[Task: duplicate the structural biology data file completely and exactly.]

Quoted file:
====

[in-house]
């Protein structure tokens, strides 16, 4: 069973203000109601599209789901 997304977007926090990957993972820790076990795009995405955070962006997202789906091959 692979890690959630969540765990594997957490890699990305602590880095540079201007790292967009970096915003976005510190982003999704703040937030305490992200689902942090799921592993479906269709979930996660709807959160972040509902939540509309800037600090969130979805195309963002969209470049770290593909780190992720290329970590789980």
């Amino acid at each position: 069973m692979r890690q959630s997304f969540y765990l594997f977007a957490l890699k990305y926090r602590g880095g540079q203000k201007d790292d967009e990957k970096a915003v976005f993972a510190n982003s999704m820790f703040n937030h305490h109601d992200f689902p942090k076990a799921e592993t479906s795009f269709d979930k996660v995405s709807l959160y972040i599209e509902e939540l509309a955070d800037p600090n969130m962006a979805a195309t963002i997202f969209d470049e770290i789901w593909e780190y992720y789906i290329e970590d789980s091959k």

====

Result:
[in-house]
């Protein structure tokens, strides 16, 4: 069973203000109601599209789901 997304977007926090990957993972820790076990795009995405955070962006997202789906091959 692979890690959630969540765990594997957490890699990305602590880095540079201007790292967009970096915003976005510190982003999704703040937030305490992200689902942090799921592993479906269709979930996660709807959160972040509902939540509309800037600090969130979805195309963002969209470049770290593909780190992720290329970590789980």
């Amino acid at each position: 069973m692979r890690q959630s997304f969540y765990l594997f977007a957490l890699k990305y926090r602590g880095g540079q203000k201007d790292d967009e990957k970096a915003v976005f993972a510190n982003s999704m820790f703040n937030h305490h109601d992200f689902p942090k076990a799921e592993t479906s795009f269709d979930k996660v995405s709807l959160y972040i599209e509902e939540l509309a955070d800037p600090n969130m962006a979805a195309t963002i997202f969209d470049e770290i789901w593909e780190y992720y789906i290329e970590d789980s091959k």